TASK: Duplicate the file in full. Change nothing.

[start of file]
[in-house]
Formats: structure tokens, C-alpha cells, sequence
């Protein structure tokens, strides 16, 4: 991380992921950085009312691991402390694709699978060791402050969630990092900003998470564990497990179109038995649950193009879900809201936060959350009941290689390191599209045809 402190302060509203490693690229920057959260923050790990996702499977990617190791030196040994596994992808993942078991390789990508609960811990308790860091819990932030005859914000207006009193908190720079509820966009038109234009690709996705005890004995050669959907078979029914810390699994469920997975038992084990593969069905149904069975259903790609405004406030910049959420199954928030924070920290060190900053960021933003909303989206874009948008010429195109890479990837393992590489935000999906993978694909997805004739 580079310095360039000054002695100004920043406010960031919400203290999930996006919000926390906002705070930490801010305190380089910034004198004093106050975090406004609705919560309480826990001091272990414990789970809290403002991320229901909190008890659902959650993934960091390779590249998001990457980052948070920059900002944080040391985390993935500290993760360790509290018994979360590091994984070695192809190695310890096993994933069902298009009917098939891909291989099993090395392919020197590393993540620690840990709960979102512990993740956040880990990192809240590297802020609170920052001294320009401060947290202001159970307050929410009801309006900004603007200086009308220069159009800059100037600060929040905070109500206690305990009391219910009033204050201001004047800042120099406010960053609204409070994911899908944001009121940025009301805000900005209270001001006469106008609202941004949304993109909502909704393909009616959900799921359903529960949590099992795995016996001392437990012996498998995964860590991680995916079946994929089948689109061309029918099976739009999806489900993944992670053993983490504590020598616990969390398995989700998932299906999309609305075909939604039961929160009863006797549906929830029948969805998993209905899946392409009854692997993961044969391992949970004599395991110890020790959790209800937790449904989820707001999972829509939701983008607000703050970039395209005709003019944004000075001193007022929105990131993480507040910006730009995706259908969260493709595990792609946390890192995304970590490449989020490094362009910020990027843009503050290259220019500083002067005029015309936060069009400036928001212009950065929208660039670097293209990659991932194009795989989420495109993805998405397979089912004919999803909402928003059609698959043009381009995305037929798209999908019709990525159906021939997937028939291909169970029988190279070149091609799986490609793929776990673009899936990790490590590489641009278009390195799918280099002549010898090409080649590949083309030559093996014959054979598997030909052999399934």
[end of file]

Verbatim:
[in-house]
Formats: structure tokens, C-alpha cells, sequence
């Protein structure tokens, strides 16, 4: 991380992921950085009312691991402390694709699978060791402050969630990092900003998470564990497990179109038995649950193009879900809201936060959350009941290689390191599209045809 402190302060509203490693690229920057959260923050790990996702499977990617190791030196040994596994992808993942078991390789990508609960811990308790860091819990932030005859914000207006009193908190720079509820966009038109234009690709996705005890004995050669959907078979029914810390699994469920997975038992084990593969069905149904069975259903790609405004406030910049959420199954928030924070920290060190900053960021933003909303989206874009948008010429195109890479990837393992590489935000999906993978694909997805004739 580079310095360039000054002695100004920043406010960031919400203290999930996006919000926390906002705070930490801010305190380089910034004198004093106050975090406004609705919560309480826990001091272990414990789970809290403002991320229901909190008890659902959650993934960091390779590249998001990457980052948070920059900002944080040391985390993935500290993760360790509290018994979360590091994984070695192809190695310890096993994933069902298009009917098939891909291989099993090395392919020197590393993540620690840990709960979102512990993740956040880990990192809240590297802020609170920052001294320009401060947290202001159970307050929410009801309006900004603007200086009308220069159009800059100037600060929040905070109500206690305990009391219910009033204050201001004047800042120099406010960053609204409070994911899908944001009121940025009301805000900005209270001001006469106008609202941004949304993109909502909704393909009616959900799921359903529960949590099992795995016996001392437990012996498998995964860590991680995916079946994929089948689109061309029918099976739009999806489900993944992670053993983490504590020598616990969390398995989700998932299906999309609305075909939604039961929160009863006797549906929830029948969805998993209905899946392409009854692997993961044969391992949970004599395991110890020790959790209800937790449904989820707001999972829509939701983008607000703050970039395209005709003019944004000075001193007022929105990131993480507040910006730009995706259908969260493709595990792609946390890192995304970590490449989020490094362009910020990027843009503050290259220019500083002067005029015309936060069009400036928001212009950065929208660039670097293209990659991932194009795989989420495109993805998405397979089912004919999803909402928003059609698959043009381009995305037929798209999908019709990525159906021939997937028939291909169970029988190279070149091609799986490609793929776990673009899936990790490590590489641009278009390195799918280099002549010898090409080649590949083309030559093996014959054979598997030909052999399934």